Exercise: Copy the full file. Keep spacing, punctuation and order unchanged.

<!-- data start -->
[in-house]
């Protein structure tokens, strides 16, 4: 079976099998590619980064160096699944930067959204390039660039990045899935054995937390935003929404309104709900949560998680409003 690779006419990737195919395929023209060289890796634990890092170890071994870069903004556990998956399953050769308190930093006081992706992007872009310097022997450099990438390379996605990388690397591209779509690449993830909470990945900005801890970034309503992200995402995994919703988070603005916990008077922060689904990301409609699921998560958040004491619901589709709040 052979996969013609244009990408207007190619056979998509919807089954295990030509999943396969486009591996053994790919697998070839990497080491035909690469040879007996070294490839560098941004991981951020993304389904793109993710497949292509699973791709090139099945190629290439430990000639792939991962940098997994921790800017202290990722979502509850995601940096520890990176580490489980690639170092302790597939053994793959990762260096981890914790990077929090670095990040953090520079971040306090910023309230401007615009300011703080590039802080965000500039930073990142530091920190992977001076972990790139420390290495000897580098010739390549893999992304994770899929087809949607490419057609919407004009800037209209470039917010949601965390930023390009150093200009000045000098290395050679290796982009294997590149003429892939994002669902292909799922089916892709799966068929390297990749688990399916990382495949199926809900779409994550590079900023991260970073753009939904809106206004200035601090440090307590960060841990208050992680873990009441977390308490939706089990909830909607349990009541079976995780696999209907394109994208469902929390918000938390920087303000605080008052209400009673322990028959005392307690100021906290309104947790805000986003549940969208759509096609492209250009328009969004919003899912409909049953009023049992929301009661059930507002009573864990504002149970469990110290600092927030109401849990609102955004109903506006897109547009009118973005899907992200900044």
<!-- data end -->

[in-house]
């Protein structure tokens, strides 16, 4: 079976099998590619980064160096699944930067959204390039660039990045899935054995937390935003929404309104709900949560998680409003 690779006419990737195919395929023209060289890796634990890092170890071994870069903004556990998956399953050769308190930093006081992706992007872009310097022997450099990438390379996605990388690397591209779509690449993830909470990945900005801890970034309503992200995402995994919703988070603005916990008077922060689904990301409609699921998560958040004491619901589709709040 052979996969013609244009990408207007190619056979998509919807089954295990030509999943396969486009591996053994790919697998070839990497080491035909690469040879007996070294490839560098941004991981951020993304389904793109993710497949292509699973791709090139099945190629290439430990000639792939991962940098997994921790800017202290990722979502509850995601940096520890990176580490489980690639170092302790597939053994793959990762260096981890914790990077929090670095990040953090520079971040306090910023309230401007615009300011703080590039802080965000500039930073990142530091920190992977001076972990790139420390290495000897580098010739390549893999992304994770899929087809949607490419057609919407004009800037209209470039917010949601965390930023390009150093200009000045000098290395050679290796982009294997590149003429892939994002669902292909799922089916892709799966068929390297990749688990399916990382495949199926809900779409994550590079900023991260970073753009939904809106206004200035601090440090307590960060841990208050992680873990009441977390308490939706089990909830909607349990009541079976995780696999209907394109994208469902929390918000938390920087303000605080008052209400009673322990028959005392307690100021906290309104947790805000986003549940969208759509096609492209250009328009969004919003899912409909049953009023049992929301009661059930507002009573864990504002149970469990110290600092927030109401849990609102955004109903506006897109547009009118973005899907992200900044």